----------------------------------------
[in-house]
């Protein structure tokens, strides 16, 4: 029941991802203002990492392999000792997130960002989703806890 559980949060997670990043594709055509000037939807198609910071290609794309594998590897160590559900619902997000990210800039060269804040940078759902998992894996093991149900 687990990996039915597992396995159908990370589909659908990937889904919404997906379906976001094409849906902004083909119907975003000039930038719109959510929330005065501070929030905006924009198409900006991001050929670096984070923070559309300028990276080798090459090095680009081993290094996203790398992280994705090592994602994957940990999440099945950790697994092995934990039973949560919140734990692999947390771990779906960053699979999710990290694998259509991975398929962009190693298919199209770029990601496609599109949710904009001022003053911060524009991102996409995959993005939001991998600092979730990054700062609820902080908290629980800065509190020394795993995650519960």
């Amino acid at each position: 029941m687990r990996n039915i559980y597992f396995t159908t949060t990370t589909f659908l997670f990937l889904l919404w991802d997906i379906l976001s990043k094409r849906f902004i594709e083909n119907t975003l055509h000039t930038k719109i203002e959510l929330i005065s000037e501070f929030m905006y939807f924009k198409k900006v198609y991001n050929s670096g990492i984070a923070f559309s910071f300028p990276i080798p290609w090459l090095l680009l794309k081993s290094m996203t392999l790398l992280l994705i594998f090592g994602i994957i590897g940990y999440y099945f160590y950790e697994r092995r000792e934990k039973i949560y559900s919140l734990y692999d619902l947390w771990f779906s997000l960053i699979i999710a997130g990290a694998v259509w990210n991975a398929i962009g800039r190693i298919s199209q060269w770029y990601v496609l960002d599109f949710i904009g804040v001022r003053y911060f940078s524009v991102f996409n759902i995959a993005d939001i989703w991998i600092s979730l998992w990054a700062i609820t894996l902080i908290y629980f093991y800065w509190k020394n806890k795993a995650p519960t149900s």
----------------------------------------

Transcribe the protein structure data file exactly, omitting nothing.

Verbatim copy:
[in-house]
């Protein structure tokens, strides 16, 4: 029941991802203002990492392999000792997130960002989703806890 559980949060997670990043594709055509000037939807198609910071290609794309594998590897160590559900619902997000990210800039060269804040940078759902998992894996093991149900 687990990996039915597992396995159908990370589909659908990937889904919404997906379906976001094409849906902004083909119907975003000039930038719109959510929330005065501070929030905006924009198409900006991001050929670096984070923070559309300028990276080798090459090095680009081993290094996203790398992280994705090592994602994957940990999440099945950790697994092995934990039973949560919140734990692999947390771990779906960053699979999710990290694998259509991975398929962009190693298919199209770029990601496609599109949710904009001022003053911060524009991102996409995959993005939001991998600092979730990054700062609820902080908290629980800065509190020394795993995650519960």
């Amino acid at each position: 029941m687990r990996n039915i559980y597992f396995t159908t949060t990370t589909f659908l997670f990937l889904l919404w991802d997906i379906l976001s990043k094409r849906f902004i594709e083909n119907t975003l055509h000039t930038k719109i203002e959510l929330i005065s000037e501070f929030m905006y939807f924009k198409k900006v198609y991001n050929s670096g990492i984070a923070f559309s910071f300028p990276i080798p290609w090459l090095l680009l794309k081993s290094m996203t392999l790398l992280l994705i594998f090592g994602i994957i590897g940990y999440y099945f160590y950790e697994r092995r000792e934990k039973i949560y559900s919140l734990y692999d619902l947390w771990f779906s997000l960053i699979i999710a997130g990290a694998v259509w990210n991975a398929i962009g800039r190693i298919s199209q060269w770029y990601v496609l960002d599109f949710i904009g804040v001022r003053y911060f940078s524009v991102f996409n759902i995959a993005d939001i989703w991998i600092s979730l998992w990054a700062i609820t894996l902080i908290y629980f093991y800065w509190k020394n806890k795993a995650p519960t149900s």